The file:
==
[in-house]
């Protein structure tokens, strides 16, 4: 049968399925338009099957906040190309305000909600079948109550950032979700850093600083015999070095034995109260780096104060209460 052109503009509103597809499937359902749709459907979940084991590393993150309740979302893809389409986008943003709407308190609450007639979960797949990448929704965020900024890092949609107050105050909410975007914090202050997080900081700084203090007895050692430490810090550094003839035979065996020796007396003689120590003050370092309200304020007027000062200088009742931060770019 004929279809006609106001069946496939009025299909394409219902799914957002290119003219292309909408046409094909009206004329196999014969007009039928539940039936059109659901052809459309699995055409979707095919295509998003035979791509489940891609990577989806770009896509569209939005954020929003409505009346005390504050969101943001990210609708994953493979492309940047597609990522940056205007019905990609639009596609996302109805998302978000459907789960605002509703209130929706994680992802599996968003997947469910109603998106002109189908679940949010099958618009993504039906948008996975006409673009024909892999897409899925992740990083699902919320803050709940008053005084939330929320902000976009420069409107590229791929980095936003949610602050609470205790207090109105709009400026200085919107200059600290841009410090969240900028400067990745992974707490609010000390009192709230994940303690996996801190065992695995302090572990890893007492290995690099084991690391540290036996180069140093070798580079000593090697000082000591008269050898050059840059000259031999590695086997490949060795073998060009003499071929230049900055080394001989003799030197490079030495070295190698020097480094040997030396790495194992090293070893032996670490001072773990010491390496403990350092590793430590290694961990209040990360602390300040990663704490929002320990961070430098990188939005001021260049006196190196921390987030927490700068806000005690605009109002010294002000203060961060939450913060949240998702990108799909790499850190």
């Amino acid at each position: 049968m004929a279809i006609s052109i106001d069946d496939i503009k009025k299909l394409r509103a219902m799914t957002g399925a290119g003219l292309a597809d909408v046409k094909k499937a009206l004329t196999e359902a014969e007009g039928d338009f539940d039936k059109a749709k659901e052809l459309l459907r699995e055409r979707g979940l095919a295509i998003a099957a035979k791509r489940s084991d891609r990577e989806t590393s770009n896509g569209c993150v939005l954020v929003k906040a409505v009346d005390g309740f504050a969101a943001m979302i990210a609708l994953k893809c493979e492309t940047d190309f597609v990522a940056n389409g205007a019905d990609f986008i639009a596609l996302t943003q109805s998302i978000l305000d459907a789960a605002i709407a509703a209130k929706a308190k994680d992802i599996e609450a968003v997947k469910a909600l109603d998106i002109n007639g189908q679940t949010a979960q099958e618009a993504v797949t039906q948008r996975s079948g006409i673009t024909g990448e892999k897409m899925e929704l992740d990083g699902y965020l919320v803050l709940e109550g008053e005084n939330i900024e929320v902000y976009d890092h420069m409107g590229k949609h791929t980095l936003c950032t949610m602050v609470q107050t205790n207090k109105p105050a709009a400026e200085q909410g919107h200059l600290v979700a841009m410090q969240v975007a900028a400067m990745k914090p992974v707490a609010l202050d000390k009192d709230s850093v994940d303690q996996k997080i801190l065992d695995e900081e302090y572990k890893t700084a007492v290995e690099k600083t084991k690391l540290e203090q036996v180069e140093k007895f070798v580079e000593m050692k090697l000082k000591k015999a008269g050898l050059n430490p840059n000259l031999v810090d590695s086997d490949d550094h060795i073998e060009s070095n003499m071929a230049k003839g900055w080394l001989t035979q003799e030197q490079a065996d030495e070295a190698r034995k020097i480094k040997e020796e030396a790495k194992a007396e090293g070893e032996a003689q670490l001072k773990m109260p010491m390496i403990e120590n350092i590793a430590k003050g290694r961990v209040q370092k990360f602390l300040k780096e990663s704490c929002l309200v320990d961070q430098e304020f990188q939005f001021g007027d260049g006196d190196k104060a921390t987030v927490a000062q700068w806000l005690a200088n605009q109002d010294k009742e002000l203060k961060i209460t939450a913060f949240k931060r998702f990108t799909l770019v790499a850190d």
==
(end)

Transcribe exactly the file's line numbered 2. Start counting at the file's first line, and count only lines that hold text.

């Protein structure tokens, strides 16, 4: 049968399925338009099957906040190309305000909600079948109550950032979700850093600083015999070095034995109260780096104060209460 052109503009509103597809499937359902749709459907979940084991590393993150309740979302893809389409986008943003709407308190609450007639979960797949990448929704965020900024890092949609107050105050909410975007914090202050997080900081700084203090007895050692430490810090550094003839035979065996020796007396003689120590003050370092309200304020007027000062200088009742931060770019 004929279809006609106001069946496939009025299909394409219902799914957002290119003219292309909408046409094909009206004329196999014969007009039928539940039936059109659901052809459309699995055409979707095919295509998003035979791509489940891609990577989806770009896509569209939005954020929003409505009346005390504050969101943001990210609708994953493979492309940047597609990522940056205007019905990609639009596609996302109805998302978000459907789960605002509703209130929706994680992802599996968003997947469910109603998106002109189908679940949010099958618009993504039906948008996975006409673009024909892999897409899925992740990083699902919320803050709940008053005084939330929320902000976009420069409107590229791929980095936003949610602050609470205790207090109105709009400026200085919107200059600290841009410090969240900028400067990745992974707490609010000390009192709230994940303690996996801190065992695995302090572990890893007492290995690099084991690391540290036996180069140093070798580079000593090697000082000591008269050898050059840059000259031999590695086997490949060795073998060009003499071929230049900055080394001989003799030197490079030495070295190698020097480094040997030396790495194992090293070893032996670490001072773990010491390496403990350092590793430590290694961990209040990360602390300040990663704490929002320990961070430098990188939005001021260049006196190196921390987030927490700068806000005690605009109002010294002000203060961060939450913060949240998702990108799909790499850190």